It wasn’t until college, between becoming thoroughly engrossed with Robert Jordan’s Wheel of Time, that I read a full SFF novel by a black author. That was Patternmaster by Octavia Butler—and my entire SFF world exploded. Before that I had started writing my own short SFF stories, all filled with black characters, and sharing them with friends. It was my personal way of inserting myself into the genre I loved. But before coming across Butler, I hadn’t thought there were black authors actually doing this already—professionally! I hadn’t even considered that I could possibly write something that could be published—like the white authors I’d grown up reading. This is one of those reasons representation (and access) matters so much. I had grown up in a household with parents who nurtured my love of SFF, who imbued me with a strong sense of identity. Yet even with all of that, I still had not conceived of black SFF writers creating whole worlds, novels, and series.

In the coming years I eventually tracked down more black authors: Charles Saunders, Tananarive Due, Steven Barnes, Samuel R. Delany and more. They opened my awareness to what SFF could be.

C: What’s next? From what we’ve read in reviews of A Dead Djinn in Cairo, people are really aching for more.

P: I was really blown away, and humbled, by the reception and reviews for the story. As a writer you’re never certain how your creation is going to be received. The longer you hold onto it, the more the doubts creep in. I remember expressing some of those reservations to fellow writer Troy L. Wiggins right before A Dead Djinn in Cairo came out on Tor. His exact words to me were, “You’re bugging”. Turns out, he was right.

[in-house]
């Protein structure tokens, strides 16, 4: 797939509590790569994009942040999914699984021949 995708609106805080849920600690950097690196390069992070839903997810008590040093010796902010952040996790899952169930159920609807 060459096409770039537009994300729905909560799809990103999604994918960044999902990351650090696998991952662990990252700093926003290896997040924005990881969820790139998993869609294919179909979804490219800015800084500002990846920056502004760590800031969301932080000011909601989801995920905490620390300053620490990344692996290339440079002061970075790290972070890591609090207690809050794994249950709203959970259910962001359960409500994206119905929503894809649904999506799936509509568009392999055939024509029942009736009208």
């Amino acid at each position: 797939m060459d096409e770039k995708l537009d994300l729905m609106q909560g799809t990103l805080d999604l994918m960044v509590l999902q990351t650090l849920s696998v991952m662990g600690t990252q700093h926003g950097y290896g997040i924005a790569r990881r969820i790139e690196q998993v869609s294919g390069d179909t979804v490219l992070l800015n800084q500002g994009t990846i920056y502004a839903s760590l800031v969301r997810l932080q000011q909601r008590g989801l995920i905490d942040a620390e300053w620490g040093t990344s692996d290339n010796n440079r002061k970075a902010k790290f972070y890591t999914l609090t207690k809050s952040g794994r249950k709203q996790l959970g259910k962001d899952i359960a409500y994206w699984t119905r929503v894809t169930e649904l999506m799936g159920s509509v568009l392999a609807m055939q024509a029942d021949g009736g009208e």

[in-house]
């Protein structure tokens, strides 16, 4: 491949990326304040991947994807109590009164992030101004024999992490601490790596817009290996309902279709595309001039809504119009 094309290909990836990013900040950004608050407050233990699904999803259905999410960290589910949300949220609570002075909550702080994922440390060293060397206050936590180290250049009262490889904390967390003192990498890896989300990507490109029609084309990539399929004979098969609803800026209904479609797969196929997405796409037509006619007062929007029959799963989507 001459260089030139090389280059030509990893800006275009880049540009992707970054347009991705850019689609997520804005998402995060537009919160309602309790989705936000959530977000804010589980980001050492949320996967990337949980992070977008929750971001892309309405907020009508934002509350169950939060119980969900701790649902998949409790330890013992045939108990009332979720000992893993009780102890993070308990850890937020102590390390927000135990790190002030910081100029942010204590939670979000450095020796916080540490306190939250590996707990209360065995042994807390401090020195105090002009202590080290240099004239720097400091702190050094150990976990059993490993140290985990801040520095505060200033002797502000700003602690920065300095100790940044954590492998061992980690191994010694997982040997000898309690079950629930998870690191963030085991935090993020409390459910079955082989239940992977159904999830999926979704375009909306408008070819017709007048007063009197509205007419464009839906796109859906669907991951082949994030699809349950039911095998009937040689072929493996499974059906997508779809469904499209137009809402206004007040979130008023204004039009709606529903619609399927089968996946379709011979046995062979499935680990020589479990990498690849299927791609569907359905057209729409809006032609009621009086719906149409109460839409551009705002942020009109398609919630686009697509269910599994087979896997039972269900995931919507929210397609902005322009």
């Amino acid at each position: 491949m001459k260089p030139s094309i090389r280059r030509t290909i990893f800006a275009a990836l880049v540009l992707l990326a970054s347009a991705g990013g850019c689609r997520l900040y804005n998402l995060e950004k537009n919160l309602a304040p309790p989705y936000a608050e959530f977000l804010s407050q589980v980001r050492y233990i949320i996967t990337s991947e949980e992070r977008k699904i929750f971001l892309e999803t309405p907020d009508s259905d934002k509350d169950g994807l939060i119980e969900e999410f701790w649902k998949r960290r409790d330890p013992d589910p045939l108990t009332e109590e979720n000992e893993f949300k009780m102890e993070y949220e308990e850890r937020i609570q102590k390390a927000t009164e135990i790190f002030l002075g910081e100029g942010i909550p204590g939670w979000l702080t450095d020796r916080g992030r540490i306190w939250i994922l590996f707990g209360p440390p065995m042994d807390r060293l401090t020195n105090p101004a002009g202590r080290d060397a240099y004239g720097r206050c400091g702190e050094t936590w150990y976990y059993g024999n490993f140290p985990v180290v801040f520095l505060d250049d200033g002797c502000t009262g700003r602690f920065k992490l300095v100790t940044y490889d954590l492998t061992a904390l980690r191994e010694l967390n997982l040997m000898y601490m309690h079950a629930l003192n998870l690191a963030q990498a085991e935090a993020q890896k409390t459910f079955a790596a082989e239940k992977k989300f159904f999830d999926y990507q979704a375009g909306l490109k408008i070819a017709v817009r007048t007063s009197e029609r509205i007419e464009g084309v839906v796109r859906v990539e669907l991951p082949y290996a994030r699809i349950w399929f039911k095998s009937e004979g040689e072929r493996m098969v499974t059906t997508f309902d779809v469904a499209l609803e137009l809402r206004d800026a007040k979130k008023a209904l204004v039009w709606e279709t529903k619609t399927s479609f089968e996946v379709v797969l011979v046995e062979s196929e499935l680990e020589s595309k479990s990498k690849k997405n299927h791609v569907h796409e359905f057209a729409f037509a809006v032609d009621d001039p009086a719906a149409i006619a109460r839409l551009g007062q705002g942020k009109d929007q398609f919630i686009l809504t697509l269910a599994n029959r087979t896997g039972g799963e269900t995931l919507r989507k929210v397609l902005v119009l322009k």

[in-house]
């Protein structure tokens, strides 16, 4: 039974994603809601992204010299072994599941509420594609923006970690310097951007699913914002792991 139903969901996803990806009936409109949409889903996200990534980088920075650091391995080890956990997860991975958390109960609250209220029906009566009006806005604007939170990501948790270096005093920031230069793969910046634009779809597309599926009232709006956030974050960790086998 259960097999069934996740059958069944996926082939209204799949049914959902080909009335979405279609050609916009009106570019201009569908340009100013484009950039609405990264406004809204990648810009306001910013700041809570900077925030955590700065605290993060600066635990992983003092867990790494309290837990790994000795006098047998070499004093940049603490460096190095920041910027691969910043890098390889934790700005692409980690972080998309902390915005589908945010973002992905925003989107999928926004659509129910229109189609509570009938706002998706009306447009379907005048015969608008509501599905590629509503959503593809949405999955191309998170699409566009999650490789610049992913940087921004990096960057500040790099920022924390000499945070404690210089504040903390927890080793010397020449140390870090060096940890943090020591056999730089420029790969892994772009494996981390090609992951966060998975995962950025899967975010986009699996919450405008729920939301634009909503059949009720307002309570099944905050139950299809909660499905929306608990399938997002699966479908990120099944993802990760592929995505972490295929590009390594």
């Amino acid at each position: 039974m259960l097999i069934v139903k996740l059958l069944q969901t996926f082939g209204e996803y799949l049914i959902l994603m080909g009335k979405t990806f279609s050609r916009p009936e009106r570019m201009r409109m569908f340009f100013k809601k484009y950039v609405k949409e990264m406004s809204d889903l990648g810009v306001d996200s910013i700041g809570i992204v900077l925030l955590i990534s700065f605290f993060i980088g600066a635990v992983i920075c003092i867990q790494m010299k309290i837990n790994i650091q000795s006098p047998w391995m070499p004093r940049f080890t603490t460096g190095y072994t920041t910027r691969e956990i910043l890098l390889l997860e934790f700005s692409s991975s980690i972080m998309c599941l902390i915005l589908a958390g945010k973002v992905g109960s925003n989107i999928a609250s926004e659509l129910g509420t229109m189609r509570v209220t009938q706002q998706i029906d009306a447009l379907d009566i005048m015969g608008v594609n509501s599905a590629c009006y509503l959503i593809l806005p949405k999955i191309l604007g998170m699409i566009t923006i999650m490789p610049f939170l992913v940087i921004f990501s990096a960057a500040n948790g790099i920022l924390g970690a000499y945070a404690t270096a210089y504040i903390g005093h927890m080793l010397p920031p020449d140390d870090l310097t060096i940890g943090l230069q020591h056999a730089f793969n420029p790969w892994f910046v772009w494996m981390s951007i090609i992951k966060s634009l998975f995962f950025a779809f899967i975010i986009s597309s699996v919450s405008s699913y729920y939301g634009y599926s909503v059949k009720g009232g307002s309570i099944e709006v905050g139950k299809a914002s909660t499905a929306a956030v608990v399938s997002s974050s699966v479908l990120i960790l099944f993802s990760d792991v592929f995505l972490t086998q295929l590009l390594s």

I’m still writing and submitting—racking up sales and rejections. This year I’ve had one other story come out in an anthology titled Myriad Lands—which collects fantasy stories beyond the usual medieval European focus. I’ll have two more fantasy stories in anthologies by Crossed Genres and Lightspeed coming out later in 2016 or early 2017. Now that I’m a junior scholar, juggling SFF writing with academic writing is proving a challenge. But I’m hoping I can carve out the time—because I have a lot more tales I want to tell! As for the world in A Dead Djinn in Cairo, I think it’s safe to say I’ll be returning there again.

Follow Djèlí on Twitter @pdjeliclark.

2 thoughts on “Fantast in Focus: Phenderson Djèlí Clark

  1. Yvonne Chireau

    Great interview Andrew! The djinn are quite real, as any magician can tell you. I enjoyed another African American author’s take on these alternative spiritual worlds. I look forward to reading Djeli’s work.

    Reply
  2. Pingback: For the Good of the Order: Writing Goals 2017 | Phenderson Djèlí Clark